Everyone knows that electronic computers have enormously helped the work of science. Some scientists have had a grander vision of the importance of the computer. They expect that it will change our view of science itself, of what it is that scientific theories are supposed to accomplish, and of the kinds of theories that might achieve these goals.
I have never shared this vision. For me, the modern computer is only a faster, cheaper, and more reliable version of the teams of clerical workers (then called “computers”) that were programmed at Los Alamos during World War II to do numerical calculations. But neither I nor most of the other theoretical physicists of my generation learned as students to use electronic computers. That skill was mostly needed for number crunching by experimentalists who had to process huge quantities of numerical data, and by theorists who worked on problems like stellar structure or bomb design. Computers generally weren’t needed by theorists like me, whose work aimed at inventing theories and calculating what these theories predict only in the easiest cases.
Still, from time to time I have needed to find the numerical solution of a differential equation,1 and with some embarrassment I would have to recruit a colleague or a graduate student to do the job for me. It was therefore a happy day for me when I learned to use a program called Mathematica, written for personal computers under the direction of Stephen Wolfram. All one had to do was to type out the equations to be solved in the prescribed code, press shift-enter, and, presto, the answer would pop up on the monitor screen. The Mathematica user’s manual now sits on my desk, so fat and heavy that it does double duty as a bookend for the other books I keep close at hand.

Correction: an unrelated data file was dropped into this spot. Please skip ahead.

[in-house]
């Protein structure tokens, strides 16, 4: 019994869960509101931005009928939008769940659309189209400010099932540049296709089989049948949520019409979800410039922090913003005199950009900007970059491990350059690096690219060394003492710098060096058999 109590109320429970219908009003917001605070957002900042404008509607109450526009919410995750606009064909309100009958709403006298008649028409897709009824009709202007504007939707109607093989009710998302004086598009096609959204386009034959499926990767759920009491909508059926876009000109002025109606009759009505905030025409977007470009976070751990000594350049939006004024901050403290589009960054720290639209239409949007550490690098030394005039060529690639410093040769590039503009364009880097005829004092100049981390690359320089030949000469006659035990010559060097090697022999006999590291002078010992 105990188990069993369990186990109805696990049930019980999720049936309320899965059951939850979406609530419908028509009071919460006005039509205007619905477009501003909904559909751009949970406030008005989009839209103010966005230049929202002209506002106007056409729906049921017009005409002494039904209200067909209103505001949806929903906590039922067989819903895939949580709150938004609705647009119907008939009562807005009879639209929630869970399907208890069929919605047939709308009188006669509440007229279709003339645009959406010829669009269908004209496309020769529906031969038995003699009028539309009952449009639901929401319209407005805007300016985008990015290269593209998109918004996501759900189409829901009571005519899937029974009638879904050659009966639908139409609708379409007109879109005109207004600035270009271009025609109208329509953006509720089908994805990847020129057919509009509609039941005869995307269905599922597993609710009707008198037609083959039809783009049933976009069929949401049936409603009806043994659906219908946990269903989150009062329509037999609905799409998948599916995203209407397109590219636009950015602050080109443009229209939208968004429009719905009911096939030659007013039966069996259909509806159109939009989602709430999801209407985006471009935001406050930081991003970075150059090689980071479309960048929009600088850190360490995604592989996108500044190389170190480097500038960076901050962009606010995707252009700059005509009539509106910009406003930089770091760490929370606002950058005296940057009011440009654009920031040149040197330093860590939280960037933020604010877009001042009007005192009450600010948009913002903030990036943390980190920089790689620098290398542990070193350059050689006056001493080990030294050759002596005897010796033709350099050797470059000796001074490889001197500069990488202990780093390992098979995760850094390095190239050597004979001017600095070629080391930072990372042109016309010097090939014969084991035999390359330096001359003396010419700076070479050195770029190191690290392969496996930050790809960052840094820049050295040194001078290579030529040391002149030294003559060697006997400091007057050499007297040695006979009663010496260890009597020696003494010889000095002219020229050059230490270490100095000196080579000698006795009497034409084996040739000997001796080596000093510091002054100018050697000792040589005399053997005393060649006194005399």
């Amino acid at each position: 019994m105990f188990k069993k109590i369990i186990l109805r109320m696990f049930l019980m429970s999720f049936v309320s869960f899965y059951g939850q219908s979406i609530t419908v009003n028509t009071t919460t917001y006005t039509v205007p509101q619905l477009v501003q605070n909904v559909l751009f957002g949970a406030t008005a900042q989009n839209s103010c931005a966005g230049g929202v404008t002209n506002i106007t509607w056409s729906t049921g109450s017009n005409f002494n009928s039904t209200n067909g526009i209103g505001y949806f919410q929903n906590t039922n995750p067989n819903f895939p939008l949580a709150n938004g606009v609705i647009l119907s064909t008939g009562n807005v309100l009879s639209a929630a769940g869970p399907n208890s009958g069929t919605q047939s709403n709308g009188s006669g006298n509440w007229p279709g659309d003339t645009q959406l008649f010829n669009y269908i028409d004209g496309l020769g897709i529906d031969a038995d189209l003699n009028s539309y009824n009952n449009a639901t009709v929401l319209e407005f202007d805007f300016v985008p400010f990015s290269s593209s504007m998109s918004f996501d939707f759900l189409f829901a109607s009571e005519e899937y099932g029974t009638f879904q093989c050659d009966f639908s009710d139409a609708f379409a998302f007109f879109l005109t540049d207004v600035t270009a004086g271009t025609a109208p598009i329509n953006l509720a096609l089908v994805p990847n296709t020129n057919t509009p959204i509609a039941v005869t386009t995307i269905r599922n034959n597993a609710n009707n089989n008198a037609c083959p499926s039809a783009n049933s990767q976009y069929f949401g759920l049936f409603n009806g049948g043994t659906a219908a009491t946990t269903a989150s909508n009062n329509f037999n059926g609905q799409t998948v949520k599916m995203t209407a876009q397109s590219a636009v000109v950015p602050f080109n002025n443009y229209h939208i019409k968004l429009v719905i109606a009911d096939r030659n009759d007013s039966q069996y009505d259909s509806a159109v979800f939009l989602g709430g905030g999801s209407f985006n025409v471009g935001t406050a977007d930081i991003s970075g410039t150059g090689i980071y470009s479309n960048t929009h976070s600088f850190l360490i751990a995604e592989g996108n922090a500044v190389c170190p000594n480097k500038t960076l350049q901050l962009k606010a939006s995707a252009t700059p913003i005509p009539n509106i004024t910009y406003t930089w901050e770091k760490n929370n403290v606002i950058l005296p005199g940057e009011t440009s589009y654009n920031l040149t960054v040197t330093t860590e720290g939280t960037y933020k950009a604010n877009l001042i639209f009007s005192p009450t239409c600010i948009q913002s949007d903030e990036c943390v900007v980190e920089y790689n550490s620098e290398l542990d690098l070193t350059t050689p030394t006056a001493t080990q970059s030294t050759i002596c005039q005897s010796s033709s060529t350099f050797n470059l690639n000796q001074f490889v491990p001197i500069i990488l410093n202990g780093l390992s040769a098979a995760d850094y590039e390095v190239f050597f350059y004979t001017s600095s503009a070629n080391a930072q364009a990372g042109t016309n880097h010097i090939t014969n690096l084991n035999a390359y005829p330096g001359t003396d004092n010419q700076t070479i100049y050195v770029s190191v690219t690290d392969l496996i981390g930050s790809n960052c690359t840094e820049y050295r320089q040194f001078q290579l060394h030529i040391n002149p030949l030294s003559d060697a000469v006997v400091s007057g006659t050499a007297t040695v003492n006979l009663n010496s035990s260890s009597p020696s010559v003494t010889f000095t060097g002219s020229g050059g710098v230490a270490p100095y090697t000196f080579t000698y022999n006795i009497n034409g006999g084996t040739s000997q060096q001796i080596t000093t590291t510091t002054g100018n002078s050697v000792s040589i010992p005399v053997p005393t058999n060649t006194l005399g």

Now Wolfram has written another book that is almost as heavy as the Mathematica user’s manual, and that has attracted much attention in the press. A New Kind of Science describes a radical vision of the future of science, based on Wolfram’s long love affair with computers. The book’s publisher, Wolfram Media, announces “a whole new way of looking at the operation of our universe” and “a series of dramatic discoveries never before made public.” Wolfram claims to offer a revolution in the nature of science, again and again distancing his work from what he calls traditional science, with remarks like “If traditional science was our only guide, then at this point we would probably be quite stuck.” He stakes his claim in the first few lines of the book: “Three centuries ago science was transformed by the dramatic new idea that rules based on mathematical equations could be used to describe the natural world. My purpose in this book is to initiate another such transformation….”
Usually I put books that make claims like these on the crackpot shelf of my office bookcase. In the case of Wolfram’s book, that would be a mistake.…
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